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Over three days, which coincided with the 1998 Martin Luther King Day weekend, the recipients of the Harry S. Truman Scholarship gathered at the Little White House to discuss tax reform, higher education policy, and environmental concerns, as well as issues concerning women and politics, youth and community service, and strategic planning to form and sustain a lifelong commitment to public service. The Scholars were also privileged to meet with US Senator Bob Graham (D-FL) and Sheila Mullins, the Mayor of Key West, and to hear a talk by Ken Hechler, who served as an aide to President Truman, and later wrote the book, "Working With Truman." Mr. Hechler also served as a Congressman from West Virginia, and is currently the Secretary of State for West Virginia.
The conference, organized with significant assistance from the John C. Stennis Center for Public Service, marked the first time that past recipients of the Truman Scholarship met under the banner of the Truman Scholars Association. The Harry S. Truman Scholarship program was established by Congress in 1975 as a living memorial to President Truman. Each year some 75 college students who are preparing for careers in public service are selected on the basis of academic merit and proven commitment to public service to receive the prestigious scholarship, which provides funds for undergraduate and graduate school expenses.
The Truman Scholars in Key West ranged from the first class of Scholars, selected in 1977, to several recent recipients who are still completing their studies. They met in Key West to formally convene the Truman Scholars Association, a non-profit organization dedicated to promoting in Truman Scholars a lifelong commitment to public service in all its forms and to nurturing all aspects of public and community service. The TSA elected its officers and held its first board meeting on Sunday, January 18, 1998, on President Truman's private balcony.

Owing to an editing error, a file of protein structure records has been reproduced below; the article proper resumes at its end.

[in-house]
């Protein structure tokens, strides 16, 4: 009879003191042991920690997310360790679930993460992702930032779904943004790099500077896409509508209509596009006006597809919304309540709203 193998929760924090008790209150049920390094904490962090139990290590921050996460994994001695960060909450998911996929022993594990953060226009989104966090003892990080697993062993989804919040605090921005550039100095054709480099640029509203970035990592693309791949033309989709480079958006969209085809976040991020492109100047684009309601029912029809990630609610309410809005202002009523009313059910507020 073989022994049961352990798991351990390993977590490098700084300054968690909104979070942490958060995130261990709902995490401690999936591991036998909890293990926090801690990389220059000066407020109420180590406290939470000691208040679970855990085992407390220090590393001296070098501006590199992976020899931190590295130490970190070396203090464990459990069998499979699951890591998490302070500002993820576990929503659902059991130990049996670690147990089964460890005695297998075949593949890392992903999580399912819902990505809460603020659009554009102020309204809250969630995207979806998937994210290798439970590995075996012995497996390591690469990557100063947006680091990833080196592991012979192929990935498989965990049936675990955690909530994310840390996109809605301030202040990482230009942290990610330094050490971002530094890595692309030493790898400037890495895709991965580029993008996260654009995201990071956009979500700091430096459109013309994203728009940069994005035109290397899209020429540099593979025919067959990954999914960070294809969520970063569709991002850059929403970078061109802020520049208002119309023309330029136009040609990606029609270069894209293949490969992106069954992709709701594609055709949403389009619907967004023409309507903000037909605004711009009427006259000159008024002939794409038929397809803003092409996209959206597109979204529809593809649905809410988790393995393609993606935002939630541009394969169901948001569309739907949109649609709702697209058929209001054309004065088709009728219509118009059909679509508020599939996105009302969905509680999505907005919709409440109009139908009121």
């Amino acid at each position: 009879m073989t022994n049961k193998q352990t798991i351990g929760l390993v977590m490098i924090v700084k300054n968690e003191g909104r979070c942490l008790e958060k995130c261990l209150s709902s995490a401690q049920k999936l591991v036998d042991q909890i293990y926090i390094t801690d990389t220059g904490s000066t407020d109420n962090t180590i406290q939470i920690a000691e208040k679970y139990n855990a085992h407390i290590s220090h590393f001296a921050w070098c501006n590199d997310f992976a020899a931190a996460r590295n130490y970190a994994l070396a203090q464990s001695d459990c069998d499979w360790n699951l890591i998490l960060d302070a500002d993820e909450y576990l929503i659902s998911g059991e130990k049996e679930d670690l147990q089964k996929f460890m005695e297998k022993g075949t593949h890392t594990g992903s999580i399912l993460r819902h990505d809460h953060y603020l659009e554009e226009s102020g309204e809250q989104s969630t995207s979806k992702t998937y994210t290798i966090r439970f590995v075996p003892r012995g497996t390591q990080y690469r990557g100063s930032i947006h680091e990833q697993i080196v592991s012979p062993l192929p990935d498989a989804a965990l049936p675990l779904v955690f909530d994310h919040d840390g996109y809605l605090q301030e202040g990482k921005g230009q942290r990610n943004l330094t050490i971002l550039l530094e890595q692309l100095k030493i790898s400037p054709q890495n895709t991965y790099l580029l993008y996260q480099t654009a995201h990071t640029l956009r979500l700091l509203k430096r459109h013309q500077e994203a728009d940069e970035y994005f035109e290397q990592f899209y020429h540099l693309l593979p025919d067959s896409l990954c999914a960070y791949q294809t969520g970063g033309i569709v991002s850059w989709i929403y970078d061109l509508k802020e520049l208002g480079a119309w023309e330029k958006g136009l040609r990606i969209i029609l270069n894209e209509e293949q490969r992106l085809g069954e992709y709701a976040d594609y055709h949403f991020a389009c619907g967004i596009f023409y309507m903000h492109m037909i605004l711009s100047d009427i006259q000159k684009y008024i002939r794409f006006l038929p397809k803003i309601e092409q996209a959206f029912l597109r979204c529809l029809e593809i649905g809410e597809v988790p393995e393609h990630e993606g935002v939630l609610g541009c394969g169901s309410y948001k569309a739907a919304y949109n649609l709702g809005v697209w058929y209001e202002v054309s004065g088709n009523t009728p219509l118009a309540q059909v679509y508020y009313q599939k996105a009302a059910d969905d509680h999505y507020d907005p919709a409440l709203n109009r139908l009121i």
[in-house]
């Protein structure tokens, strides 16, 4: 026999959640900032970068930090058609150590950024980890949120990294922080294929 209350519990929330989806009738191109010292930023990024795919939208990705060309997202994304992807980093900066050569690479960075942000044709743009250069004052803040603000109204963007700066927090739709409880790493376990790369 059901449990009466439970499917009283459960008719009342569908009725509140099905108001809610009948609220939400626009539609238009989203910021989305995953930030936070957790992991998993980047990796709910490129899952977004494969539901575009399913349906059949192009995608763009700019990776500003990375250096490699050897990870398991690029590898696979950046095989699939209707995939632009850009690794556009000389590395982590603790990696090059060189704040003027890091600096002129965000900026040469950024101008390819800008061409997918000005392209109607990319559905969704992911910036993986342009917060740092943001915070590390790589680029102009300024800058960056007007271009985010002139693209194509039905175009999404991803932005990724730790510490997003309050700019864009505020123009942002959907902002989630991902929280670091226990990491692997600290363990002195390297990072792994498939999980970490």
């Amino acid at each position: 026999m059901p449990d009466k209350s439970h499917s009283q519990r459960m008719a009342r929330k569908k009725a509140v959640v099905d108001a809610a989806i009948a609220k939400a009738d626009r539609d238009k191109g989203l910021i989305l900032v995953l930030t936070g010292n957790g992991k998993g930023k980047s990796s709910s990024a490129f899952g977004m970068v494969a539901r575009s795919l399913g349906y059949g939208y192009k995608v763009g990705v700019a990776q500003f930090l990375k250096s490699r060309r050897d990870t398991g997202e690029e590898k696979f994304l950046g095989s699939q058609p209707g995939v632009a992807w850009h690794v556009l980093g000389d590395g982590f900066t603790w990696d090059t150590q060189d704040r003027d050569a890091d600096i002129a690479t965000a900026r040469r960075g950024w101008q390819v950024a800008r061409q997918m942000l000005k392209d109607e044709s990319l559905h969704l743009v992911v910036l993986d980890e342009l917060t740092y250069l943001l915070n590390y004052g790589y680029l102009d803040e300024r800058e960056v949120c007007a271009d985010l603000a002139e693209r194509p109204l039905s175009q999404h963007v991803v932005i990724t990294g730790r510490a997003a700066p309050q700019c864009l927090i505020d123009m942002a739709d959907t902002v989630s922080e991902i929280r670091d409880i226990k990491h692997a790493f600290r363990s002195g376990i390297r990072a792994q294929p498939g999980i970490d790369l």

The significance of gathering at the Little White House was not lost on the Truman Scholars. "The setting was both inspiring and relaxing," said Tom Burack, a 1980 Scholar from New Hampshire, who was elected President of the Truman Scholars Association. "Everything from the photos of Truman taking his legendary brisk walks through the streets of Key West to the desk with the plaque, "The buck stops here," emanates Truman's character. It's clear how much he loved this house, and that it provided him with a place from which to reflect on the many difficult decisions which faced him as President."
Hal Walsh, director of the Little White House since 1993, personally conducted a tour of the residence for the Truman Scholars. "This was a special group. I really enjoyed it," he said. "I felt people connected to the history. It shows that there's a younger generation coming up that is really going to be able to provide leadership in the 21st century."
During his years in government service, President Truman, among his many other achievements, worked to reduce waste in government, desegregated the armed forces, and oversaw the Marshall Plan, which helped rebuild a devasted Europe after the Second World War. In this fiftieth anniversary year of Truman's 1948 election to his second term in office, the scholars discussed how strongly Truman's ideals resonate today and how their newly-formed association can work to further the late president's vision.
The Little White House was built in 1890 as the naval commandant's quarters. President Truman first visited in 1946, and as there was no naval commandant at the time, the President was housed in the cool, comfortable structure distinguished by its symmetrical double facade and its encircling porches enclosed by wooden louvers. The President wrote his wife, Bess, how pleased he was with the residence, and with the fact that he was not "out-ranking" someone out of the house. He returned ten times for vacations during his administration, spending over 170 days in Key West.